I noted before how as a teenager, I hung out with kids who did stupid things like vandalizing. They rarely got into real trouble, as their parents were solidly suburban white people. When caught, in most instances, they were taken home to their parents and "given a good talking-to!" I am not sure the same would be true for a kid from the ghetto, caught throwing rocks at streetlights. I'm guessing he would be arrested. And an arrest record makes it harder to get a job down the road, which is why white parents plead with judges (and hire lawyers, etc.) to make it all go away via "youthful offender status" and have their record wiped away at age 18. White Privilege.
So yea, it does exist, and yea, it sucks to think that we view our lives as personal accomplishments that are based solely on our hard work and ingenuity. While without that hard work and ingenuity, our life accomplishments wouldn't happen - that does not mean they were the only reason for our success. We have head starts in some areas of life, others have handicaps. It isn't a fair system and never was and never will be - entirely.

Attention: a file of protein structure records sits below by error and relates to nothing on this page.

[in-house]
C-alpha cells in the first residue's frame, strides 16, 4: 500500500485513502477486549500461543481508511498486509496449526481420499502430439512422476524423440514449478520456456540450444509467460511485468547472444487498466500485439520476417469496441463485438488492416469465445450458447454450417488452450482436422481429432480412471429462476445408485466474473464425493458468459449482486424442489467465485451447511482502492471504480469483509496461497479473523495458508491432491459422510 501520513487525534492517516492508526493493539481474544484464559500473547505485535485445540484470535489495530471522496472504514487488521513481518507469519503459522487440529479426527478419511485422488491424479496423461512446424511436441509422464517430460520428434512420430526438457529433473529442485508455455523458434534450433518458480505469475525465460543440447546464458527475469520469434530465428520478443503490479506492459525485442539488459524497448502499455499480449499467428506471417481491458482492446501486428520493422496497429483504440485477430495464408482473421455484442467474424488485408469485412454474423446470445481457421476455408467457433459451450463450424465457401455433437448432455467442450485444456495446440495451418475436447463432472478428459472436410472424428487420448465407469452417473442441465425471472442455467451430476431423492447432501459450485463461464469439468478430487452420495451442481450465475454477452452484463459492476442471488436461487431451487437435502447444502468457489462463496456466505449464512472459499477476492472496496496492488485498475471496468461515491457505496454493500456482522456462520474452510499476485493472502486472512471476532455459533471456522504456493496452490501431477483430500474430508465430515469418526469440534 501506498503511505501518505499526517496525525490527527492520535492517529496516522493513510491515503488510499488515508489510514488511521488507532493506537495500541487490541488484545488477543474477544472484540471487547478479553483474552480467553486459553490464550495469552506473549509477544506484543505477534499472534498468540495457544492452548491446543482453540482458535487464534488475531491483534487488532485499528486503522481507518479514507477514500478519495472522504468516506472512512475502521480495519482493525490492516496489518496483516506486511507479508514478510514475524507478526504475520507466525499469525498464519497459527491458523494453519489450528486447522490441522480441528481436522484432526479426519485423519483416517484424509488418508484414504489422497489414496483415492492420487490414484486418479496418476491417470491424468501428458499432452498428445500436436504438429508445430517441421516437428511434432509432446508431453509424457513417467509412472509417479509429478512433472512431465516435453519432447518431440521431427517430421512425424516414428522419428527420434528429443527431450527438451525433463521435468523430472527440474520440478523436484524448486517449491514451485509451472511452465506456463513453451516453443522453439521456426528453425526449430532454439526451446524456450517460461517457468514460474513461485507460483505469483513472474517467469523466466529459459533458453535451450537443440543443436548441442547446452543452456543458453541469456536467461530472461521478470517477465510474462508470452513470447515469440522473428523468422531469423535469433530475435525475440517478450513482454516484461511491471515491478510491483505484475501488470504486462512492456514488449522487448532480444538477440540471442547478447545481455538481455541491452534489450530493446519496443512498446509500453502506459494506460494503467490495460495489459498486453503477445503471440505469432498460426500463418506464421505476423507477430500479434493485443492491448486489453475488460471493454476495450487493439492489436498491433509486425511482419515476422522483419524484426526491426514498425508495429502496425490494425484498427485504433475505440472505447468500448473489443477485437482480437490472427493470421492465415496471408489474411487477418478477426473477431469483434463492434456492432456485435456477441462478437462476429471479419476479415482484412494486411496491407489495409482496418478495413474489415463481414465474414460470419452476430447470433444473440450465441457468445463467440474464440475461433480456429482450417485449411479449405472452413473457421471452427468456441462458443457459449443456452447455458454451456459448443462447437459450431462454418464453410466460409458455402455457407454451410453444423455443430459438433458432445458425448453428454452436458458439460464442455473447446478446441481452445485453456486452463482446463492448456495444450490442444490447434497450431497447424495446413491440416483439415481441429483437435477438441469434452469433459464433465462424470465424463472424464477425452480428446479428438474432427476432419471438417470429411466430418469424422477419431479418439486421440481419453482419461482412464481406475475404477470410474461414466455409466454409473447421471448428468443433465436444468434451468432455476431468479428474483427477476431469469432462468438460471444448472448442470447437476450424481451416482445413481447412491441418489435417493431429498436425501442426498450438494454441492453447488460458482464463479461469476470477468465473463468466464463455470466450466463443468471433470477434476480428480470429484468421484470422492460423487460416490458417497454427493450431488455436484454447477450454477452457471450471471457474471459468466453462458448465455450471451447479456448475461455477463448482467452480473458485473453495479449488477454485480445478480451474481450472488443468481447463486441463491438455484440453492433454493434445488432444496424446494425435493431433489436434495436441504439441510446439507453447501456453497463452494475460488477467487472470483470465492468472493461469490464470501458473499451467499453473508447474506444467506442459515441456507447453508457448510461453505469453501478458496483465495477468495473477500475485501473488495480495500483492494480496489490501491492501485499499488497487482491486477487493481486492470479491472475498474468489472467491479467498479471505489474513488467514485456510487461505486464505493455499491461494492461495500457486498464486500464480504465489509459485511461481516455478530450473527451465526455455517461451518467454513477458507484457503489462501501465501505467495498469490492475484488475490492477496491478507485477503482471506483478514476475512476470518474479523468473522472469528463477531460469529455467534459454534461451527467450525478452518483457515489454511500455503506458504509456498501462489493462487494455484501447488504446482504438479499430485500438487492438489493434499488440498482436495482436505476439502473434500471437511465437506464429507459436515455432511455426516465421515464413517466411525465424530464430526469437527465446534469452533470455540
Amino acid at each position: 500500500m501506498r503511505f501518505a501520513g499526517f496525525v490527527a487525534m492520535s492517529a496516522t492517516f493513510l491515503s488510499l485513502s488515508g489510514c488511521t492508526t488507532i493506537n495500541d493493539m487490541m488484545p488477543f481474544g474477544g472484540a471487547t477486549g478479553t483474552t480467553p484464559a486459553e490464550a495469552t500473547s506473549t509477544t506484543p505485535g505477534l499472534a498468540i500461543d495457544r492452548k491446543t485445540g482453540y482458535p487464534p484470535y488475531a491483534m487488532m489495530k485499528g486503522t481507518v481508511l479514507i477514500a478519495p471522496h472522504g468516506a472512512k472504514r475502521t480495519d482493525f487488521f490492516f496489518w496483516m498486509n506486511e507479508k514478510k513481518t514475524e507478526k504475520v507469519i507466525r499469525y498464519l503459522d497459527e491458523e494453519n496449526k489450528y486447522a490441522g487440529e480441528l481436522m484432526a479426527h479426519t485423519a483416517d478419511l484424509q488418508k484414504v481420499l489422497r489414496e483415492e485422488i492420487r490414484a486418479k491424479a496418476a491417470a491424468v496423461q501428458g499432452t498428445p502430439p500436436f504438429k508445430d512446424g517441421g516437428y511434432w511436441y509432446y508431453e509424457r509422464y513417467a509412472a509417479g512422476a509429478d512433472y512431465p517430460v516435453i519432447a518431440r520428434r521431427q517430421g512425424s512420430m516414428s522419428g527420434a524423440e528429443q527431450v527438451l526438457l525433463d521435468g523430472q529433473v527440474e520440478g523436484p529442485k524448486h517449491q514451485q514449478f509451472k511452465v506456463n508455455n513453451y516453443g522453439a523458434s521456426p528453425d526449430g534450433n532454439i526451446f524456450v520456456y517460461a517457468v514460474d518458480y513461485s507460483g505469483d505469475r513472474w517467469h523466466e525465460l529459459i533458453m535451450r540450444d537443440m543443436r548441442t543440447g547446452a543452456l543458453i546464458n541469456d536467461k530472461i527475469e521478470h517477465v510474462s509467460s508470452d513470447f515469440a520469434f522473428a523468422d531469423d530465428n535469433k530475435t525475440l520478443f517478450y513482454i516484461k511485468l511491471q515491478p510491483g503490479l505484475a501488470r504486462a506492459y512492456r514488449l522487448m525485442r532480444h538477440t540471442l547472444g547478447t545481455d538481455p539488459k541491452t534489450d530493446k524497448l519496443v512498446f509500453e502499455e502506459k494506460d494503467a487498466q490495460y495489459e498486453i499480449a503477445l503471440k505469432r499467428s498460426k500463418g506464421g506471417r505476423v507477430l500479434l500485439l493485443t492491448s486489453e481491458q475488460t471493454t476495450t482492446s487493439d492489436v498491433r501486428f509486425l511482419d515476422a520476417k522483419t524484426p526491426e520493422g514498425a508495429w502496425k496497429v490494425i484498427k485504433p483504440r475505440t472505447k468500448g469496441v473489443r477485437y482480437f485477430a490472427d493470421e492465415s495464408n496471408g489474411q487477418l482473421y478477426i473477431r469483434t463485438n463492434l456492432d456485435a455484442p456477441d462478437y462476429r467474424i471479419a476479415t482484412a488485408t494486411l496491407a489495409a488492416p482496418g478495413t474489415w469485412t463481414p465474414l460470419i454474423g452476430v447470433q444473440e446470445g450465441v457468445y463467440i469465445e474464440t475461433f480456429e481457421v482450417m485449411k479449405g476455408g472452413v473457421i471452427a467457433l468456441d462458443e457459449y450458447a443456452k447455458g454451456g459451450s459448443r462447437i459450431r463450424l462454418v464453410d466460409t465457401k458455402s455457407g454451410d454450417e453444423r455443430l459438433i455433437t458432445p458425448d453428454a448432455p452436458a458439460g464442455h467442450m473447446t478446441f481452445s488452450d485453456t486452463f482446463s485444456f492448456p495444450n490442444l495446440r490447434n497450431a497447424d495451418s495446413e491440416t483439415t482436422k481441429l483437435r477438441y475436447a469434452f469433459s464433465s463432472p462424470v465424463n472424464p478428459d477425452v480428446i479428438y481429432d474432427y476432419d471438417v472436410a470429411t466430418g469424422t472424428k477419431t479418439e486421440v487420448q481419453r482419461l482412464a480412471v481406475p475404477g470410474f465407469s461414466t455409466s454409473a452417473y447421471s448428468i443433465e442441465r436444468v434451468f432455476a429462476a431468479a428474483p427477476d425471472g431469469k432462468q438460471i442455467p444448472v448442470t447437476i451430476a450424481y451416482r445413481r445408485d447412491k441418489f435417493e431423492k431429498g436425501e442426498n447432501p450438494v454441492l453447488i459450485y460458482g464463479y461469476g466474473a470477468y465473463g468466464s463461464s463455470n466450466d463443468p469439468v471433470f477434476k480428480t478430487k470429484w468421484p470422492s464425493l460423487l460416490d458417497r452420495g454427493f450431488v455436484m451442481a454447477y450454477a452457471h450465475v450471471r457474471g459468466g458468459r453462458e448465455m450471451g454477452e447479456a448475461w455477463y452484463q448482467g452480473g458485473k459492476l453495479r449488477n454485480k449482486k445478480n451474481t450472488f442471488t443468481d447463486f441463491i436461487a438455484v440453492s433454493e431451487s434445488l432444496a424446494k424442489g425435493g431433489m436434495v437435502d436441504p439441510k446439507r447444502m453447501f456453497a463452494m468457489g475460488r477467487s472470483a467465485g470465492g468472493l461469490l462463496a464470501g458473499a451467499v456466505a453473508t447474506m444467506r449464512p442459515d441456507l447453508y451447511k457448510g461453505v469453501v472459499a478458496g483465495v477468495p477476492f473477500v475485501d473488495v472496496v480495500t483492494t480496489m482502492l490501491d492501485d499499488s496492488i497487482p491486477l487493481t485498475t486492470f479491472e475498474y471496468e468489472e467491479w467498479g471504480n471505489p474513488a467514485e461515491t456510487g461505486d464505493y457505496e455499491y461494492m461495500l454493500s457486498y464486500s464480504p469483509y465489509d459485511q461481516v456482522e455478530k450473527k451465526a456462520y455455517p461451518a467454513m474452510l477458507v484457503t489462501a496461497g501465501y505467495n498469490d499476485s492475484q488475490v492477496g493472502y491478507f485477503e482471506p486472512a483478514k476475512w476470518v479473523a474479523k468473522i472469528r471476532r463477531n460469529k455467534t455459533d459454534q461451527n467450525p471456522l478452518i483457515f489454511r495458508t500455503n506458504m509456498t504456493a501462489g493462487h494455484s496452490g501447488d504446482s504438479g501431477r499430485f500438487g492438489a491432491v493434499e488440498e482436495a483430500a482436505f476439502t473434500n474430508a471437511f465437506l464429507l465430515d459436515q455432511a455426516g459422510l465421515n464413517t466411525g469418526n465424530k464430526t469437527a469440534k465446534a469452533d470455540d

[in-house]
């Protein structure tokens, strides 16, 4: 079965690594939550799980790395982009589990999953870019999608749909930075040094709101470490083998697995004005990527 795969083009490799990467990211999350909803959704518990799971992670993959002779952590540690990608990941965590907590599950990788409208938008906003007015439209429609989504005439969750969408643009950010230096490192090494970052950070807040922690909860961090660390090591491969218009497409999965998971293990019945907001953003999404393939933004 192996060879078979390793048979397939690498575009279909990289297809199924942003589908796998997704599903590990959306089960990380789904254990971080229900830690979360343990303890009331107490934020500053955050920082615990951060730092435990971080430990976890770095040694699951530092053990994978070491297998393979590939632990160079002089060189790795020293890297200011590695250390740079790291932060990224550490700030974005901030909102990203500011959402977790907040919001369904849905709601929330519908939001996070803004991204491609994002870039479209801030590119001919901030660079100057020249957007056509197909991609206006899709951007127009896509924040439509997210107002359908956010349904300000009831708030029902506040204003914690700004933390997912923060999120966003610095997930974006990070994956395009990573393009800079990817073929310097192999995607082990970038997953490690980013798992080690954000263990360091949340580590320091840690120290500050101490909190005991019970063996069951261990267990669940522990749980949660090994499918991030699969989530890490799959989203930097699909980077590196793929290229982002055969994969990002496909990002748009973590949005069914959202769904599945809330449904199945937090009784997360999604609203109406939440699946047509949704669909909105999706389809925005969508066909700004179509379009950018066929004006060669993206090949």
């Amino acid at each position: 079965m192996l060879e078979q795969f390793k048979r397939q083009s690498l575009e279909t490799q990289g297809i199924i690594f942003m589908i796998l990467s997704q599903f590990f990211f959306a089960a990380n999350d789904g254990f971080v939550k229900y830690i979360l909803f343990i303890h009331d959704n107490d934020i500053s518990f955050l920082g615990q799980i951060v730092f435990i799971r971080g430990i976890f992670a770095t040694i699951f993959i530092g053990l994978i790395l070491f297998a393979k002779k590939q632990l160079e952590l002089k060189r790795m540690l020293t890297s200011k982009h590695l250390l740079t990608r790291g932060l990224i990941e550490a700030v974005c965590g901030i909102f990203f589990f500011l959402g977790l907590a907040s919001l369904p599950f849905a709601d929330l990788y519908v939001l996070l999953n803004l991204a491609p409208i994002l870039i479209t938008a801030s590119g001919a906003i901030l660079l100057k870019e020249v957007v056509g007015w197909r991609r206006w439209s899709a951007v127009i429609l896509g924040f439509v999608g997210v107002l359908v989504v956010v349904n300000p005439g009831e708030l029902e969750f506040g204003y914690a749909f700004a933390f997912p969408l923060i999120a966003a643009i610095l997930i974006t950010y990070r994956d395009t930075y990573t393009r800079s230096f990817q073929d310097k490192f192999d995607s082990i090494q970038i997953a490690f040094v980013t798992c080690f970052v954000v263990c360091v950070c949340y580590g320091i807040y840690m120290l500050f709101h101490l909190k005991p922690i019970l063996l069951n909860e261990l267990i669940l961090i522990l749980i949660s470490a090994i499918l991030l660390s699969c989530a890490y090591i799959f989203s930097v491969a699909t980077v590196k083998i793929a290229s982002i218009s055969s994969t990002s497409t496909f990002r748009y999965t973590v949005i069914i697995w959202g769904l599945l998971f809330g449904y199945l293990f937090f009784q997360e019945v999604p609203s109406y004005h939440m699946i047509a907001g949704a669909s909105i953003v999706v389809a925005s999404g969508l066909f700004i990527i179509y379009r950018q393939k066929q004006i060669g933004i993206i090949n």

Where the whole "White Privilege" thing sticks in peoples' craw is the perception that in order to eliminate "white privilege" we have to take away advantages given to whites instead of merely leveling the playing field more. And this perception is true for both liberals and conservatives. Liberals (some anyway - the wacky variety) think that whites need to "check" their privilege - and shut up and stop talking and give up advantages they had, in order to not only level the playing field but tilt it in the other direction to "make up" for past discrimination.
With 70% of the population being white, good luck with that.
Besides, it's just wrong. We don't have to take away from one group to help another group that was disadvantaged. We just need to try to apply those advantages to the disadvantaged groups. Yes, a tall order, I know, as much of this is subtle and under-the-radar, and the folks involved don't even realize they are doing it. The cop pulling over the white couple with four kids in a minivan doesn't realize he is already predisposed to issue a warning. These people look like his family and surely Dad was distracted by the antsy kids which is why he was doing 10 over the limit. Actually, if you think about it, that would be the perfect disguise for a cocaine "mule" running up I-95 from Miami to New York. No one would suspect a thing!
Yup. White Privilege.